Heroes and Villans: How Emery has relit the flame of European desire | Ben Fisher

Heroes and Villans: How Emery has relit the flame of European desire | Ben Fisher

Unai Emery took a deep breath, digested the question and delivered a considered response. Moments earlier, staff in Uefa clothing had hastily erected a Europa Conference League-branded backboard inside a nondescript room at Bodymoor Heath, Aston Villa’s training base, and for the manager the topic of conversation soon turned to their quest to qualify for the Champions League.

Has Emery been able, in the quieter moments of a congested schedule, to reflect on the strides his side have made in little more than 18 months, since he inherited a team outside the Premier League relegation zone on goals scored alone? “At the beginning of the season, to be where we are now, maybe it was the best we could have hoped for,” he says.

Emery has guided Villa to their first major European semi-final since they lifted the European Cup in Rotterdam in 1982, with Olympiakos the visitors to Villa Park on Thursday, which promises to be an electric night. In recent weeks Villa have made an effort to crank up the pre-match atmosphere by shifting the spot where the team bus drops off the players. No longer is it a case of hopping off the coach and heading straight into the players’ entrance. Now Emery and his players disembark on Trinity Road, near the statue of William McGregor, the former club chairman and founder of the Football League, before walking through a hazy tunnel of claret and blue.

“It gives you a proper boost, when you turn up and there are flares and the fans singing,” says the defender Matty Cash. “It is something we speak about as boys. It will be another special night.”

Villa have ticked off trips to Alkmaar, Amsterdam, Edinburgh, Lille, Mostar and Warsaw on their European journey. Next week they fly to Athens for the decisive second leg but, before then, they travel to Brighton in the Premier League. Villa’s steady, season-long pursuit of the top four with a thin squad has been impressive but, while nothing is yet secured, given their exertions in Europe perhaps it has gone somewhat unrecognised. In February, Boubacar Kamara became the third Villa player to sustain a season-ending knee injury. Youri Tielemans will miss the first leg because of a niggling groin problem and Emiliano Martínez is suspended after his divisive but ultimately heroic shootout antics in Lille caught up with him.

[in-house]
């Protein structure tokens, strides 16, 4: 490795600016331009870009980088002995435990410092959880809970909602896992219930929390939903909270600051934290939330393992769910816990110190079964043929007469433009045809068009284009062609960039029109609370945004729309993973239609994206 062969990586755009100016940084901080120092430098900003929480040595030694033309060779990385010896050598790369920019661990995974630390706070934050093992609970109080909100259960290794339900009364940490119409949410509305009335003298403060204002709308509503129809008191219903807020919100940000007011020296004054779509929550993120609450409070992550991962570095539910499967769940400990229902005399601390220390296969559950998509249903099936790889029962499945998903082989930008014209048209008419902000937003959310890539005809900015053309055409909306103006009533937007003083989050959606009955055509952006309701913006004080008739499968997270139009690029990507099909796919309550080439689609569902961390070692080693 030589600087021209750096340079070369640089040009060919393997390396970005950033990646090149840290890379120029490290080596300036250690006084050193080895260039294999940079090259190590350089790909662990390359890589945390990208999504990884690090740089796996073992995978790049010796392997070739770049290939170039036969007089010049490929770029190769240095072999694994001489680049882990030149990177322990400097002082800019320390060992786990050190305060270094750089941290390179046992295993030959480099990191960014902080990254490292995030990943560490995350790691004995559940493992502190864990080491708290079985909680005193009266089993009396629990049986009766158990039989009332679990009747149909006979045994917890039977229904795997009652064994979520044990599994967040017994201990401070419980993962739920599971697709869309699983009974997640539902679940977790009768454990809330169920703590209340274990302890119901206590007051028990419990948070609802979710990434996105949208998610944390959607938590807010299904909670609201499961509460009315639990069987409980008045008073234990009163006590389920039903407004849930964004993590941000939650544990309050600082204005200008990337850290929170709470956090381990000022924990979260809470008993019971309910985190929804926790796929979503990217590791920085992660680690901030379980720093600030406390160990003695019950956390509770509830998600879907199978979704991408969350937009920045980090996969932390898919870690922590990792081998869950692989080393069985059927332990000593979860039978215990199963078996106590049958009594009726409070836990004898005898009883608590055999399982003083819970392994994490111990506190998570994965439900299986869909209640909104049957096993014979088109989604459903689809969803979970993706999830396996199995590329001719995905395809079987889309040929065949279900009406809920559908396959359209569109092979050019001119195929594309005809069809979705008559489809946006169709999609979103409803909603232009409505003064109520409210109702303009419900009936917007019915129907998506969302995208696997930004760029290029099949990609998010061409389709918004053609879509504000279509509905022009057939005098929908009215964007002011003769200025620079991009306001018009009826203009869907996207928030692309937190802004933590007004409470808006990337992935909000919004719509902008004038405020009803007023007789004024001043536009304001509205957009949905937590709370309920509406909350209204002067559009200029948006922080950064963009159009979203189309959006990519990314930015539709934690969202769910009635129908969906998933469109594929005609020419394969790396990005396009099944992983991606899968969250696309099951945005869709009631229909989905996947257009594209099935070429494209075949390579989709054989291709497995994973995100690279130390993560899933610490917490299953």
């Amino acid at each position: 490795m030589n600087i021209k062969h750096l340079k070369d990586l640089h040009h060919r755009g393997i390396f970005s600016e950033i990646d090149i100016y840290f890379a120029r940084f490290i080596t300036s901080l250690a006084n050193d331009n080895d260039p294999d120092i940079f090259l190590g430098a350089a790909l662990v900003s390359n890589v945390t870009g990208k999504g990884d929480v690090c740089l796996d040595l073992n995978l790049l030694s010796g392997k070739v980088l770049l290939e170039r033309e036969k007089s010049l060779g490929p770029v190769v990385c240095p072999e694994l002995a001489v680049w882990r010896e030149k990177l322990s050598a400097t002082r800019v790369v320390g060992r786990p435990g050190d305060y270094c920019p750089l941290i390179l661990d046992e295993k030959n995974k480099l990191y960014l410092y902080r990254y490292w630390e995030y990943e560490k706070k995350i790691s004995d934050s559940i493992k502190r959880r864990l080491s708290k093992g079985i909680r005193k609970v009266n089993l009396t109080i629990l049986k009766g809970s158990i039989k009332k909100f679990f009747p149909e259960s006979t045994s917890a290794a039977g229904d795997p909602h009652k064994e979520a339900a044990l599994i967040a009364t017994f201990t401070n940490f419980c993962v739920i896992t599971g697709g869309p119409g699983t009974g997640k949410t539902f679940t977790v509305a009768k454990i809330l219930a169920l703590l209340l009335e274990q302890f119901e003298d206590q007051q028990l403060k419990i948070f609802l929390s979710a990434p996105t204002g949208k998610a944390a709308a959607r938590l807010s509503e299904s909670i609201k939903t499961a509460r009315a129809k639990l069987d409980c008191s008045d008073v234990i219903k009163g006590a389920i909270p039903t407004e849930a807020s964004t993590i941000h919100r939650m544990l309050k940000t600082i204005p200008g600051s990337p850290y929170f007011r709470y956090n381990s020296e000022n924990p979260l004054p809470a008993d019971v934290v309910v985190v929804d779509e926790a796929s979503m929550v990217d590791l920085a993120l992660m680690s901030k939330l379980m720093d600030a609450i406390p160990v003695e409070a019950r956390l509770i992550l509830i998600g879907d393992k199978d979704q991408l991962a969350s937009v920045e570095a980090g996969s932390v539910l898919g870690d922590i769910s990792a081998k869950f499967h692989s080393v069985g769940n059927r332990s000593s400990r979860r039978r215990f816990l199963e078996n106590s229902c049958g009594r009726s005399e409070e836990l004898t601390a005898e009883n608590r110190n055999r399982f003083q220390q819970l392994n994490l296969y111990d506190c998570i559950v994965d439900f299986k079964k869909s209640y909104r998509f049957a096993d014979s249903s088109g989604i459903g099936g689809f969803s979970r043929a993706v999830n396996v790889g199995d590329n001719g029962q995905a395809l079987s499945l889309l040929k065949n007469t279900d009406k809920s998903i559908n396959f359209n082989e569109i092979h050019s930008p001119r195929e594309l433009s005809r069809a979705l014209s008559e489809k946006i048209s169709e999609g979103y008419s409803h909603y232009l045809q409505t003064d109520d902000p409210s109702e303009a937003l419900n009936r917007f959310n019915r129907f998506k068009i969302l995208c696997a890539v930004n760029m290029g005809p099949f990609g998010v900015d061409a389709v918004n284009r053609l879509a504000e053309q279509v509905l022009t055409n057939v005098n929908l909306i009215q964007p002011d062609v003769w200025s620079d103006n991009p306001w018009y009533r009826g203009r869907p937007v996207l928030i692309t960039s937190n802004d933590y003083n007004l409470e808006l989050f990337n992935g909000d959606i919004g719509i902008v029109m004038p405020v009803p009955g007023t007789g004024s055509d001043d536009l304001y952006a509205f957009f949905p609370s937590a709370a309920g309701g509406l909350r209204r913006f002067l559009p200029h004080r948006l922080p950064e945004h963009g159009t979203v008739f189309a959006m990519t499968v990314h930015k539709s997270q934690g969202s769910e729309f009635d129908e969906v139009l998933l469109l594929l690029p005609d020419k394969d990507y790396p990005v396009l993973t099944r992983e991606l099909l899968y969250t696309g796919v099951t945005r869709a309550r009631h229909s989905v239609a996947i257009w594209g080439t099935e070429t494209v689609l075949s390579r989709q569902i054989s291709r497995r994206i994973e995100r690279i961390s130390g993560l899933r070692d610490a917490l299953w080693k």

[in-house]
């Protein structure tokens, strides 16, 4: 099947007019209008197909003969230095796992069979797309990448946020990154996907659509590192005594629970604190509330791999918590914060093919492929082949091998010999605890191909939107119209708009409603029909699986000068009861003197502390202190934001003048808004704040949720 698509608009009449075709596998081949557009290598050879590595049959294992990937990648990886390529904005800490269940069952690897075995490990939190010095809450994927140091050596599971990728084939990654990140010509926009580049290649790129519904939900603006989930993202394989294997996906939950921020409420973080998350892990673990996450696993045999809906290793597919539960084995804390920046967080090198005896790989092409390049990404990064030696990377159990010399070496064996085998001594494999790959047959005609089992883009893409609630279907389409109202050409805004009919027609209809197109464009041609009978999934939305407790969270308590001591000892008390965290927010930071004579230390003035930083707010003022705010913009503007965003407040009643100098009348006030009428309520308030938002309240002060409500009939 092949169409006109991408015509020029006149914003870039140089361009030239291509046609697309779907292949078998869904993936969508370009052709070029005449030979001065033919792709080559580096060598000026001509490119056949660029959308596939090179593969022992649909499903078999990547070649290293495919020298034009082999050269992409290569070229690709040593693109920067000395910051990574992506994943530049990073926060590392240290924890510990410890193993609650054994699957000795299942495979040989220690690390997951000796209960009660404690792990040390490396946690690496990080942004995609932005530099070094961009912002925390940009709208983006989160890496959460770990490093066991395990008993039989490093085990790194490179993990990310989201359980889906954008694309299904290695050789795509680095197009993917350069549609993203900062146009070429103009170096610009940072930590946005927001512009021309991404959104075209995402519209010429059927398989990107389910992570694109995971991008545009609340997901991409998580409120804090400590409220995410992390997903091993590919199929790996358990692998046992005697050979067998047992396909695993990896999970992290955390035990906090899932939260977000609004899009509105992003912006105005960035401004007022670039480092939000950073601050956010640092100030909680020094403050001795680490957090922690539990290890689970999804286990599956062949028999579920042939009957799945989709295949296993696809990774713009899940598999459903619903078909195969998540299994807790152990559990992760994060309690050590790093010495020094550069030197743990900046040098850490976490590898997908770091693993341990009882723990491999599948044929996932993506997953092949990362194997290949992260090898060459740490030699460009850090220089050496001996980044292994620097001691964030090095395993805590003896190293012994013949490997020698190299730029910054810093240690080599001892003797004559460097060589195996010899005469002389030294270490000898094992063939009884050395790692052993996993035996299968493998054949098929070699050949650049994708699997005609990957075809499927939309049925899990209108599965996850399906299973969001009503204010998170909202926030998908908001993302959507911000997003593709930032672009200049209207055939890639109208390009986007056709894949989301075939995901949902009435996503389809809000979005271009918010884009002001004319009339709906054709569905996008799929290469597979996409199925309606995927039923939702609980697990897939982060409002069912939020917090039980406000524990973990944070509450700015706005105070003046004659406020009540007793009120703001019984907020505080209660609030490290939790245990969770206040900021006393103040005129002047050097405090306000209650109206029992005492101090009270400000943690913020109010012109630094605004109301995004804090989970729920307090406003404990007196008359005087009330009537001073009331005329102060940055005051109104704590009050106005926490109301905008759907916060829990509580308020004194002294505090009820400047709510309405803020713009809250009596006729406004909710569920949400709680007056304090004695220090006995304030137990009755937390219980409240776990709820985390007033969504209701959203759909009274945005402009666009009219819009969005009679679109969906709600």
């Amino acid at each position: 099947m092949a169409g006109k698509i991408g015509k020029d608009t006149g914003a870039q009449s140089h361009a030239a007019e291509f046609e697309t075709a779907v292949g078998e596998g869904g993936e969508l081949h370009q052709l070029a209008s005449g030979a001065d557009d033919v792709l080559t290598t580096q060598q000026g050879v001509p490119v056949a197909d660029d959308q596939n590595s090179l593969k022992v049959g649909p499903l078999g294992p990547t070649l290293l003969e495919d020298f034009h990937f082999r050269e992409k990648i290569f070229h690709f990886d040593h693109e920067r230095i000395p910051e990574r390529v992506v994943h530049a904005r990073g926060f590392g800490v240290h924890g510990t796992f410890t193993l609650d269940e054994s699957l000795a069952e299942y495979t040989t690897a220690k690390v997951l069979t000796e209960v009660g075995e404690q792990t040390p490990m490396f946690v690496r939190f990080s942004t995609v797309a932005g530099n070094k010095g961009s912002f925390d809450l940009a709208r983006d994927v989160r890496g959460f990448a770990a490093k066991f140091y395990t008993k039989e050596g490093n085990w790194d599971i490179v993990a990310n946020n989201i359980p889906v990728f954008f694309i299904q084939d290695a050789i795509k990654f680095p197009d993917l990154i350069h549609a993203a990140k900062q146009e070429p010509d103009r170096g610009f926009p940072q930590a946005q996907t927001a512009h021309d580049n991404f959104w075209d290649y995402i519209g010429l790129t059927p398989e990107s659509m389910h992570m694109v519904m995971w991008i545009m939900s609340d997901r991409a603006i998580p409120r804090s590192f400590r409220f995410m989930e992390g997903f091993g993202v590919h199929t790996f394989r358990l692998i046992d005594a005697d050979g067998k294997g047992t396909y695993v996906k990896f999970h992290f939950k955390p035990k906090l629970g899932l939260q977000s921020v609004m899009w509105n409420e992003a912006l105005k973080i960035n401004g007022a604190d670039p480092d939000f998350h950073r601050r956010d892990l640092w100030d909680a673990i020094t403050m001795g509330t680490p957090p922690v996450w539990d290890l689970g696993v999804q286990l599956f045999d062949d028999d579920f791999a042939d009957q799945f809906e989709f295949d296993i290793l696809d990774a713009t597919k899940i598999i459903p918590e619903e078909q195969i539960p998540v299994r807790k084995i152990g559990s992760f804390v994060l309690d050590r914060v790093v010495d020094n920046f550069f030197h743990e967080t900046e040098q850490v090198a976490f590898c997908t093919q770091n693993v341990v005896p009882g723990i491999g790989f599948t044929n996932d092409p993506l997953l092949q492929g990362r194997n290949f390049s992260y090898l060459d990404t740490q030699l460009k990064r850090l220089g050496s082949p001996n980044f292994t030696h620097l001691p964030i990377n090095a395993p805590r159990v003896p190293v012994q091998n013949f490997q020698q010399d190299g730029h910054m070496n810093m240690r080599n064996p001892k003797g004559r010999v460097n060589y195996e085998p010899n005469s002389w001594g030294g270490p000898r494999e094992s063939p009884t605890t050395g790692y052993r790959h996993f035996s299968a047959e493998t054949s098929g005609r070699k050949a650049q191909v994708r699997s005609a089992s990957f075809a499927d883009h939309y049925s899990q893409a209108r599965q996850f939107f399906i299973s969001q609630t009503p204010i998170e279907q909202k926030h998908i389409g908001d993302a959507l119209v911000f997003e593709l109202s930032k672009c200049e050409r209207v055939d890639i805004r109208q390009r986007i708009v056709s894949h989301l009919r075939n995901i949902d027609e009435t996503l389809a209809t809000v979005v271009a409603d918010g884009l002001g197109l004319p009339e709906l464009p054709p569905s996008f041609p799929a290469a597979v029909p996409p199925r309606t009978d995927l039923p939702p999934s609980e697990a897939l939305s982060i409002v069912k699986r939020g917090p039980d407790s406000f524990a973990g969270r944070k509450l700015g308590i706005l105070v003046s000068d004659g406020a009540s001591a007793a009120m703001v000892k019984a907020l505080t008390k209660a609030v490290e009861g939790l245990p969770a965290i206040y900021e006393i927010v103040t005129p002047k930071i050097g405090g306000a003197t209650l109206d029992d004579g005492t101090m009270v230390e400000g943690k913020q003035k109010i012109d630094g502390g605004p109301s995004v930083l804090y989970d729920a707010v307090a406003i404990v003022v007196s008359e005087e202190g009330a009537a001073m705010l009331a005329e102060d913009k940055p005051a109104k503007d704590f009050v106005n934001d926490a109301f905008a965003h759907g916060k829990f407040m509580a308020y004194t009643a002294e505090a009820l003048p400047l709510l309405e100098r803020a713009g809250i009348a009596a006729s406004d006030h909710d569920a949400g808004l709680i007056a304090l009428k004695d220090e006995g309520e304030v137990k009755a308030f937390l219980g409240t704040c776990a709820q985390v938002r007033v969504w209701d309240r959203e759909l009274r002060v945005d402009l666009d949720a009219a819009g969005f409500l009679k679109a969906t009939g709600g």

Robin Olsen will deputise in goal. Olsen, who has won 73 caps for Sweden and played in the Champions League for Copenhagen, arrived as backup to Martínez after leaving Roma two years ago. “When he has played he has been successful with his characteristics and the performances we want,” Emery says. “To be here with Emi is very difficult but Robin is always very respectful of the situation and he wants to help us here in the moments we can give him to play.”

Fans set off smoke bombs outside Villa ParkView image in fullscreen

Emery has restored pride at the club in double-quick time. Villa could qualify for the Champions League as early as Sunday if Tottenham fail to beat Chelsea and Liverpool this week. “We’ve made a statement over the last year and half, ever since the manager has come in,” Cash says. “From the get-go we started really strongly with him and did well to get into the Conference League, by finishing seventh last year, and now we’re in with a shout to be in the Champions League.

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“If you finish in the top four and you win a European competition, it is a special season. That is something as a group and as a club we want to do but there is work to do. The [typical] top six get spoken about more than we do and [we] probably [don’t get] the credit we deserve, but we can keep going as the underdogs and keep winning. That’s the best thing, isn’t it?”

Source: theguardian.com